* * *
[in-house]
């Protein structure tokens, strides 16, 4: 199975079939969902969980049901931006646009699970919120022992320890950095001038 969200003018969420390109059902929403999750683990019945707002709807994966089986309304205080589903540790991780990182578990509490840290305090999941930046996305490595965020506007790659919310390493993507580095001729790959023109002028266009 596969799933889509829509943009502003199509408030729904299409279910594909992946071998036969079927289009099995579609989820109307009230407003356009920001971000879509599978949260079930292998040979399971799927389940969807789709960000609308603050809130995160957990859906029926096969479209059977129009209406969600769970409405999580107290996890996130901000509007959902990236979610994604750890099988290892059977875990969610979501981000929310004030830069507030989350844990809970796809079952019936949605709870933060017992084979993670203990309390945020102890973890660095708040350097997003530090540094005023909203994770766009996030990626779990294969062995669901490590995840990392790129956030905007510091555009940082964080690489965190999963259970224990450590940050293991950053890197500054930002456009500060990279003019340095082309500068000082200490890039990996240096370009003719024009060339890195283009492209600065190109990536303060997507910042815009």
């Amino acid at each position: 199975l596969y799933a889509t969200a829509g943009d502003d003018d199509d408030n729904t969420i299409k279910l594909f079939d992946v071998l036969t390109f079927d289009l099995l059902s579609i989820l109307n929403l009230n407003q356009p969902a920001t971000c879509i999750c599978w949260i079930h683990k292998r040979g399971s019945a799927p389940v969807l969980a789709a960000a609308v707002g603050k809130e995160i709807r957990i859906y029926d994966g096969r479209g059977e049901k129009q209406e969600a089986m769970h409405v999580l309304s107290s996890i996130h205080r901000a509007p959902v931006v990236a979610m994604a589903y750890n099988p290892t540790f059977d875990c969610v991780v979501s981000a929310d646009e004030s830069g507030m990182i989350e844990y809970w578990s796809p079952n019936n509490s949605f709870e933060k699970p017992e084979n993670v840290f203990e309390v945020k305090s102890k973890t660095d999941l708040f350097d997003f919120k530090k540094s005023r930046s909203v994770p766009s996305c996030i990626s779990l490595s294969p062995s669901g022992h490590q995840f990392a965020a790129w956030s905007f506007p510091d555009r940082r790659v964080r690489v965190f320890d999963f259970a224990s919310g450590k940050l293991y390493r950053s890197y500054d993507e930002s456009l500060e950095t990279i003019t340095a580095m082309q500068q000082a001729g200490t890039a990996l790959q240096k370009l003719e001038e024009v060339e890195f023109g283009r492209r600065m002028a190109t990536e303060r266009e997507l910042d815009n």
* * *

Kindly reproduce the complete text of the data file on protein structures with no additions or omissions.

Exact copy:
[in-house]
């Protein structure tokens, strides 16, 4: 199975079939969902969980049901931006646009699970919120022992320890950095001038 969200003018969420390109059902929403999750683990019945707002709807994966089986309304205080589903540790991780990182578990509490840290305090999941930046996305490595965020506007790659919310390493993507580095001729790959023109002028266009 596969799933889509829509943009502003199509408030729904299409279910594909992946071998036969079927289009099995579609989820109307009230407003356009920001971000879509599978949260079930292998040979399971799927389940969807789709960000609308603050809130995160957990859906029926096969479209059977129009209406969600769970409405999580107290996890996130901000509007959902990236979610994604750890099988290892059977875990969610979501981000929310004030830069507030989350844990809970796809079952019936949605709870933060017992084979993670203990309390945020102890973890660095708040350097997003530090540094005023909203994770766009996030990626779990294969062995669901490590995840990392790129956030905007510091555009940082964080690489965190999963259970224990450590940050293991950053890197500054930002456009500060990279003019340095082309500068000082200490890039990996240096370009003719024009060339890195283009492209600065190109990536303060997507910042815009």
């Amino acid at each position: 199975l596969y799933a889509t969200a829509g943009d502003d003018d199509d408030n729904t969420i299409k279910l594909f079939d992946v071998l036969t390109f079927d289009l099995l059902s579609i989820l109307n929403l009230n407003q356009p969902a920001t971000c879509i999750c599978w949260i079930h683990k292998r040979g399971s019945a799927p389940v969807l969980a789709a960000a609308v707002g603050k809130e995160i709807r957990i859906y029926d994966g096969r479209g059977e049901k129009q209406e969600a089986m769970h409405v999580l309304s107290s996890i996130h205080r901000a509007p959902v931006v990236a979610m994604a589903y750890n099988p290892t540790f059977d875990c969610v991780v979501s981000a929310d646009e004030s830069g507030m990182i989350e844990y809970w578990s796809p079952n019936n509490s949605f709870e933060k699970p017992e084979n993670v840290f203990e309390v945020k305090s102890k973890t660095d999941l708040f350097d997003f919120k530090k540094s005023r930046s909203v994770p766009s996305c996030i990626s779990l490595s294969p062995s669901g022992h490590q995840f990392a965020a790129w956030s905007f506007p510091d555009r940082r790659v964080r690489v965190f320890d999963f259970a224990s919310g450590k940050l293991y390493r950053s890197y500054d993507e930002s456009l500060e950095t990279i003019t340095a580095m082309q500068q000082a001729g200490t890039a990996l790959q240096k370009l003719e001038e024009v060339e890195f023109g283009r492209r600065m002028a190109t990536e303060r266009e997507l910042d815009n």